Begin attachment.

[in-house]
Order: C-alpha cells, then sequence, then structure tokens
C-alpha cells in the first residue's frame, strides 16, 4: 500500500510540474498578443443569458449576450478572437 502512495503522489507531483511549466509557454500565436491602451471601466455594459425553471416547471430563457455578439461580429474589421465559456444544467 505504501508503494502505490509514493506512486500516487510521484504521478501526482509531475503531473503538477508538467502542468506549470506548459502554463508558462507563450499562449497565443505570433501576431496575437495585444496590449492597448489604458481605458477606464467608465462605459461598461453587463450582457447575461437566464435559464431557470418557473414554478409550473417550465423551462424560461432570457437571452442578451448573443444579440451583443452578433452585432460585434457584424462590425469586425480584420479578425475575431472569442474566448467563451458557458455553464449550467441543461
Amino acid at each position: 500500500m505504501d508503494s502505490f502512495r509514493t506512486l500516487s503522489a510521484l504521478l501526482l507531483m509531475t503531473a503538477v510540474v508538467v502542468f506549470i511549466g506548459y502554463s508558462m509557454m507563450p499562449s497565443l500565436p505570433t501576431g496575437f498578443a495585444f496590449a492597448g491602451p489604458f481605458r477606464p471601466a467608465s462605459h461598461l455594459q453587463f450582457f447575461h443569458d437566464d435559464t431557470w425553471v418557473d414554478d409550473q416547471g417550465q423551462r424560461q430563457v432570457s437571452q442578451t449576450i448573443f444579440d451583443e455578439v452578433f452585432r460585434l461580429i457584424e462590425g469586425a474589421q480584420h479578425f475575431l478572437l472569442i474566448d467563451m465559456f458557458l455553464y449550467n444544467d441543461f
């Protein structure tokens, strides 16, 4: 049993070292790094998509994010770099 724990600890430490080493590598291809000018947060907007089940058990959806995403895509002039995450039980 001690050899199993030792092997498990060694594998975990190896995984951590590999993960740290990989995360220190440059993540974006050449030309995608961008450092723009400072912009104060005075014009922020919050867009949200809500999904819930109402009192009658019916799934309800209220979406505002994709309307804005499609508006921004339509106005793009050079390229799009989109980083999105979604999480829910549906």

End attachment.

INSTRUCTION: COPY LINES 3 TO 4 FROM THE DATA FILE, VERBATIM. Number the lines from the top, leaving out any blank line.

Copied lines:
C-alpha cells in the first residue's frame, strides 16, 4: 500500500510540474498578443443569458449576450478572437 502512495503522489507531483511549466509557454500565436491602451471601466455594459425553471416547471430563457455578439461580429474589421465559456444544467 505504501508503494502505490509514493506512486500516487510521484504521478501526482509531475503531473503538477508538467502542468506549470506548459502554463508558462507563450499562449497565443505570433501576431496575437495585444496590449492597448489604458481605458477606464467608465462605459461598461453587463450582457447575461437566464435559464431557470418557473414554478409550473417550465423551462424560461432570457437571452442578451448573443444579440451583443452578433452585432460585434457584424462590425469586425480584420479578425475575431472569442474566448467563451458557458455553464449550467441543461
Amino acid at each position: 500500500m505504501d508503494s502505490f502512495r509514493t506512486l500516487s503522489a510521484l504521478l501526482l507531483m509531475t503531473a503538477v510540474v508538467v502542468f506549470i511549466g506548459y502554463s508558462m509557454m507563450p499562449s497565443l500565436p505570433t501576431g496575437f498578443a495585444f496590449a492597448g491602451p489604458f481605458r477606464p471601466a467608465s462605459h461598461l455594459q453587463f450582457f447575461h443569458d437566464d435559464t431557470w425553471v418557473d414554478d409550473q416547471g417550465q423551462r424560461q430563457v432570457s437571452q442578451t449576450i448573443f444579440d451583443e455578439v452578433f452585432r460585434l461580429i457584424e462590425g469586425a474589421q480584420h479578425f475575431l478572437l472569442i474566448d467563451m465559456f458557458l455553464y449550467n444544467d441543461f